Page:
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Expecting too much this late
It has been just more than seven years since my darling “himself” left this life for another. Some days it seems like yesterday, but on others it seems a century.
I was in Cedar not long ago with my brother and two of the grandchildren phoned to say they still missed Jim, which is a real compliment, as they weren’t even his. They were mine and they thought the world of him.
Some of the male admiration came because Jim was a pilot in the Second World War. We took a photograph of a teenaged David wearing Jim’s uniform jacket, with his pipe clamped in the grandson’s teeth. He cherishes that picture.
The girls admired him because he was handsome and a gentleman (I liked it too).
Now about gardening, what can I tell you? What can I suggest?
Well, Herb’s garden is pretty much asleep for the winter. I had quite a time assembling a bouquet for the dinner table one night when he was expecting guests. It ended up being mostly greenery. some trailing periwinkle, some brown sword fern, a few stems of fatsia Japonica varigata, several of St. John’s wort and in the centre a fresh-looking Hydrangea truss. It was a mixture created in desperation, but it didn’t look too awful when complete.
A couple of candles would have helped, but I didn’t know where they were kept and my brother had no idea.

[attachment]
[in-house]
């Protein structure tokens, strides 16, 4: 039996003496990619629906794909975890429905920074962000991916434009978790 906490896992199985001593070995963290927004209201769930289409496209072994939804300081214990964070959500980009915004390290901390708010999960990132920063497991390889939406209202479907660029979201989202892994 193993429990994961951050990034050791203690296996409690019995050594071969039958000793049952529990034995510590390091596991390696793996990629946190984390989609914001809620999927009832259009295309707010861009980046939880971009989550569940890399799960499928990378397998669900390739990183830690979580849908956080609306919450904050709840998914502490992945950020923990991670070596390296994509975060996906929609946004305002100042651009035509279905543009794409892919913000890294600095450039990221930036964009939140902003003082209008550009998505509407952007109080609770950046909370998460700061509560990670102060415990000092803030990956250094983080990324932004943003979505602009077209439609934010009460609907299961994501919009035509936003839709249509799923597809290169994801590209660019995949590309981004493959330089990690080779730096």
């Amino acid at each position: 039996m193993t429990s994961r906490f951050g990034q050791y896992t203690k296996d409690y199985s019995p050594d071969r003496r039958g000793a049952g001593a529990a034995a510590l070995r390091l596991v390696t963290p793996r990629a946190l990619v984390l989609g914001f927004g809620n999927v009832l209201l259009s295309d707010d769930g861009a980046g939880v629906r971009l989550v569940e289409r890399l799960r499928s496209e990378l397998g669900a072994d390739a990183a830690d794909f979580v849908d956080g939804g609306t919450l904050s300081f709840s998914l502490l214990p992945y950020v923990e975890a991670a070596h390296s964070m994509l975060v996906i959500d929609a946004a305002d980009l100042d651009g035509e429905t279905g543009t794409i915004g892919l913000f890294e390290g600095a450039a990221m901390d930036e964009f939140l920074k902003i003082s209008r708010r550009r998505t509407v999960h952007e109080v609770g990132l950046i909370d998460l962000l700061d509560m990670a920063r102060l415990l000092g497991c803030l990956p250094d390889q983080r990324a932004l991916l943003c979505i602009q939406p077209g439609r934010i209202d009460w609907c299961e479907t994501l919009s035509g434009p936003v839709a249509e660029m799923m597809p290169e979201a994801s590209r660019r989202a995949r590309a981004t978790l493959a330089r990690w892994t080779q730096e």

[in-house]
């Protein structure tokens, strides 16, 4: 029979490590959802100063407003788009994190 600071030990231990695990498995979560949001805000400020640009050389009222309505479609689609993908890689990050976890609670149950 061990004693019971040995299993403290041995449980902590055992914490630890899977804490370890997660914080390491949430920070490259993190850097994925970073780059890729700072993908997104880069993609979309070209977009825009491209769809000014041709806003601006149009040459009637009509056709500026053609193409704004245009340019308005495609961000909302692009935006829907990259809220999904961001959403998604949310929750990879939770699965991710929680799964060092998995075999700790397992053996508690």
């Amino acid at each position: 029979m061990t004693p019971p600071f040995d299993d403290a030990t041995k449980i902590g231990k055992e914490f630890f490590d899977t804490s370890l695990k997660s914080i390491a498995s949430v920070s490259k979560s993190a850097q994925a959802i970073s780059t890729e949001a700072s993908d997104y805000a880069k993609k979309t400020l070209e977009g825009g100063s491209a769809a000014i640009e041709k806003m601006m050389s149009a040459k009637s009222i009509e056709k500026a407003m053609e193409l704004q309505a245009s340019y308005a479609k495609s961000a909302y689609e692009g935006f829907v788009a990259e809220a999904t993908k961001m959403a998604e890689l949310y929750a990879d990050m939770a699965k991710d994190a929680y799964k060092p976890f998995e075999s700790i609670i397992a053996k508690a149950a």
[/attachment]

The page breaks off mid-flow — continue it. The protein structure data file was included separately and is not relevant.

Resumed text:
The food was delightful and no one mentioned the bouquet, so it wasn’t really a winner, but at this time of year what can you expect?
I had seen several Queen Anne’s lace plants which I coveted for this floral collection, but when I went in search of them, found that this “man of many talents” had obviously thought they were weeds and chopped them off at ground level. Oh well, we do the best we can with what is available.
No one said, “What is that mess supposed to represent?” so we got away with it.
My balcony garden looks pretty pathetic, although the carrot foliage looks spry enough. The chard has given up and so far the shallots haven’t even shown up. I guess I was expecting too much this late in the growing season.
I came home with a boxed amaryllis my brother wasn’t interested in planting, which was nice. I’ll start it off in a week or so, so hopefully it will bloom during the holiday season.
I can’t bring myself to mention Christmas shopping yet, although the advertising already has started. It seems to begin earlier each year, stirring people up, so that by Christmas time they are nervous wrecks, wondering if they have forgotten a gift for Auntie Myrtle’s second husband’s uncle!
Oh dear, Christmas gets to be a problem when it should be a time of happy celebration.
I swear I won’t mention Christmas again until the beginning of December ... well, maybe I will, once or twice, when it seems absolutely necessary.
Helen Lang has been the Peninsula News Review’s garden columnist for more than 30 years.